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Open thread, 7-14 July 2014

Do you find yourself refusing to yield in the latter case but not the former case? Or is this observation of mutually unrelenting parties purely an external observation?

If there is a bug in your behavior (inconsistencies and double standards), then some introspection should yield potential explanations.

Open thread, 7-14 July 2014

Where to start depends highly on where you are now. Would you consider yourself socially average? Which culture are you from and what context/situation are you most immediately seeking to optimize? Is this for your occupation? Want more friends?

I Will Pay $500 To Anyone Who Can Convince Me To Cancel My Cryonics Subscription

Assuming you meant for the comment section to be used to convince you. Not necessarily because you meant it, but because making that assumption means not willfully acting against your wishes on what normally would be a trivial issue that holds no real preference for you. Maybe it would be better to do it with private messages, maybe not. There's a general ambient utility to just making the argument here, so there shouldn't be any fault in doing so.

Since this is a real-world issue rather than a simple matter of crunching numbers, what you're really asking for here isn't merely to be convinced, but to be happy with whatever decision you make. Ten months worth of payment for the relief of not having to pay an entirely useless cost every month, and whatever more immediate utility will accompany that "extra" 50$/month. If 50$ doesn't buy much immediate utility for you, then a compelling argument needs to encompass in-depth discussion of trivial things. It would mean having to know precise information about what you actually value. Or at the very least, an accurate heuristic about how you feel about trivial decisions. As it stands, you feel the 50$/month investment is worth it for a very narrow type of investment: Cryonics.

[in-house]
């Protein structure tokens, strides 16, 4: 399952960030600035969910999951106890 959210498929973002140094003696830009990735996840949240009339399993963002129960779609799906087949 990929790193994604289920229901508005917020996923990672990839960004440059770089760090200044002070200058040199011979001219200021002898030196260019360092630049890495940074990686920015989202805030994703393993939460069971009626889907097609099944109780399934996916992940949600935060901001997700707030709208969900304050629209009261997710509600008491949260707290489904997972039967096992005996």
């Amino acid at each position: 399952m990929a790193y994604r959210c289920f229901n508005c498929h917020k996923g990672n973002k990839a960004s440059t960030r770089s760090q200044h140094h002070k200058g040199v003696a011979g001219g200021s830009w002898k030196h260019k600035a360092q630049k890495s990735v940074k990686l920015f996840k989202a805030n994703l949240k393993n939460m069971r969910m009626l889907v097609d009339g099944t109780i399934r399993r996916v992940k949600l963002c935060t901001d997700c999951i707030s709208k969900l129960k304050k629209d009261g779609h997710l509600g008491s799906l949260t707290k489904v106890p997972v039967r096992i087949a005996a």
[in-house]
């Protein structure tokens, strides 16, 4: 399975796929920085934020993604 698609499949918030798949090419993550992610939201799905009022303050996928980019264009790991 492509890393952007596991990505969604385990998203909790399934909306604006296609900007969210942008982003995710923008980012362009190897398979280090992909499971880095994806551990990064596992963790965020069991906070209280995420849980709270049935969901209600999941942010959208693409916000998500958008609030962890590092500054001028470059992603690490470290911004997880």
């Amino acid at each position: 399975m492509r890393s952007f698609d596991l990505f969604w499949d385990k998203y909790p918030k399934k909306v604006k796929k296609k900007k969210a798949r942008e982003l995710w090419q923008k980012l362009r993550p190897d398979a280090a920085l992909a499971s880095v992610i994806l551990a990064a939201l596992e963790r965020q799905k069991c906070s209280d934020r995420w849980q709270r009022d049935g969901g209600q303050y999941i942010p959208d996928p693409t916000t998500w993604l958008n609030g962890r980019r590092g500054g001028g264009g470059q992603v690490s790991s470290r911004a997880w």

This is simply restating the knowns in a particular format, but it emphasizes what the core argument needs to be here: Either that the investment harbors even less utility than 50$/month can buy, or that there are clearly superior investments you can make at the same price.

Awareness of just how severely confirmation bias exists in the brain (despite any tactics you might suspect would uproot it) should readily show that convincing you that there are better investments to make (and therefore to stop making this particular investment) is the route most likely to produce payment. Of course, this undermines the nature of the challenge: A reason to not invest at all.

MIRI strategy

In other words, all AGI researchers are already well aware of this problem and take precautions according to their best understanding?

MIRI strategy

Is there something wrong with climate change in the world today? Yes, it's hotly debated by millions of people, a super-majority of them being entirely unqualified to even have an opinion, but is this a bad thing? Would less public awareness of the issue of climate change have been better? What differences would there be? Would organizations be investing in "green" and alternative energy if not for the publicity surrounding climate change?

It's easy to look back after the fact and say, "The market handled it!" But the truth is that the publicity and the corresponding opinions of thousands of entrepreneurs is part of that market.